Forms of Business: Sole Proprietorship, Partnership, Corporation

After deciding to start a business (and the particular business to pursue), one of the important issues is the form of business entity that will serve as the vehicle in pursuing the business. You may say that the next important issue is the source of funding, which is correct, but that issue will be discussed much later. Right now, let’s focus on the forms of business.

The choice of the form of business or business organization depends on various factors. In certain business, like banks, the law requires that the business entity must be a corporation. A small business, like your friendly sari-sari store, is better off as a sole proprietorship, although it could also be converted to another form of business if the circumstances require that shift.


A partnership consists of two or more persons who bind themselves to contribute money or industry to a common fund, with the intention of dividing the profits among themselves. The most common example of partnerships are professional partnerships, like in the case of law firms and accounting firms. Just like a corporation, it is registered with the Securities and Exchange Commission (SEC).

A partnership, just like a corporation, is a juridical entity, which means that it has a personality distinct and separate from that of its members. A partnership may be general or limited. In a general partnership, the partners have unlimited liability for the debts and obligation of the partnership, pretty much like a sole proprietorship. In a limited partnership, one or more general partners have unlimited liability and the limited partners have liability only up to the amount of their capital contributions. Unlike a corporation, which survives even when a member/stockholder dies or gets out, a partnership is dissolved upon the death of a partner or whenever a partner bolts out.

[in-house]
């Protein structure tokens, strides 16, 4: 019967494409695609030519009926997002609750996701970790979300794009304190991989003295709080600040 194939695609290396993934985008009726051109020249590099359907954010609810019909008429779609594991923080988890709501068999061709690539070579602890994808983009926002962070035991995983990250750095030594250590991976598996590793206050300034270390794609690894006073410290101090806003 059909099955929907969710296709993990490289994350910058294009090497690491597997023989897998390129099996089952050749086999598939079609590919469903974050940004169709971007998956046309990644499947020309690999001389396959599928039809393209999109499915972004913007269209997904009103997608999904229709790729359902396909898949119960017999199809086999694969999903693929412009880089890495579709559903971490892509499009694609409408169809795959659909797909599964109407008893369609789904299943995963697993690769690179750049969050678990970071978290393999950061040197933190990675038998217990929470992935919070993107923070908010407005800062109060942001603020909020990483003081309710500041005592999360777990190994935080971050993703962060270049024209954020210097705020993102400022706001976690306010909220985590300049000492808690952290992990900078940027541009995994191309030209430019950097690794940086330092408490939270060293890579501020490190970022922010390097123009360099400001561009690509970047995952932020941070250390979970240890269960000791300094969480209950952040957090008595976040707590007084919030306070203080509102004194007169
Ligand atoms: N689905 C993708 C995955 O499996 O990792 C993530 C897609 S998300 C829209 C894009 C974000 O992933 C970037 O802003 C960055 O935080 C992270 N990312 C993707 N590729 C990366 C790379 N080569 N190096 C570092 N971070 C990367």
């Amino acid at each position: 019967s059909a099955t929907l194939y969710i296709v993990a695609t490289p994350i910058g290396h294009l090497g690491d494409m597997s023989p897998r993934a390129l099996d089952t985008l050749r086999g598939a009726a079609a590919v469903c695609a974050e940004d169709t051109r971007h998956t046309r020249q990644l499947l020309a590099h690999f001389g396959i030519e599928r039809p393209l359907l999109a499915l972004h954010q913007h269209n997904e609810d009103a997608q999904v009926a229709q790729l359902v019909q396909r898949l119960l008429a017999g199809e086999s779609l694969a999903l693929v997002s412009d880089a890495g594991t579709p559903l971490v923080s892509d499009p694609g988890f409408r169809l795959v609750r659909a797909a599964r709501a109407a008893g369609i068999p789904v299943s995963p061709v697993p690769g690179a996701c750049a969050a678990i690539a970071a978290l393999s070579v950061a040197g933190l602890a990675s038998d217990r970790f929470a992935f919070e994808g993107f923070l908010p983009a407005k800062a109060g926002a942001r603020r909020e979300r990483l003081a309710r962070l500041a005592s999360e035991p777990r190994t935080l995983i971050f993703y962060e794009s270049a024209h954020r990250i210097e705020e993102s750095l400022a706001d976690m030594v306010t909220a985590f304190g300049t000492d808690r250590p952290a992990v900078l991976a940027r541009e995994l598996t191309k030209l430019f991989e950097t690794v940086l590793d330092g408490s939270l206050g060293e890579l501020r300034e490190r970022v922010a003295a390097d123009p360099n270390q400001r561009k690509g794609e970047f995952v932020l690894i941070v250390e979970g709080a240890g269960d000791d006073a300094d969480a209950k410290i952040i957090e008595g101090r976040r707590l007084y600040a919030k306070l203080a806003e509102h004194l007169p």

Sole proprietorship

Also referred to as “single proprietorship,” a sole proprietorship is the most simple form of business and the easiest to register, through the Bureau of Trade Regulation and Consumer Protection (BTRCP) of the Department of Trade and Industry (DTI). It is owned by an individual who has full control/authority of its own and owns all the assets, as well as personally answers all liabilities or losses. The fact that it is run by the individual means that it is highly flexible and the owner retains absolute control over it.

The problem, however, is that a sole proprietor has unlimited liability. Creditors may proceed not only against the assets and property of the business, but also after the personal properties of the owner. In other words, the law basically treats the business and the owner as one and the same. This uniform treatment also has important tax implications. Partnerships and corporations may lessen their tax liability through a myriad of business expenses and other tax avoidance techniques. These tax deductions may not be applicable to a sole proprietorship. Also, the potential growth and reach of a sole proprietorship pale in comparison with that of a corporation.

Sole Corporation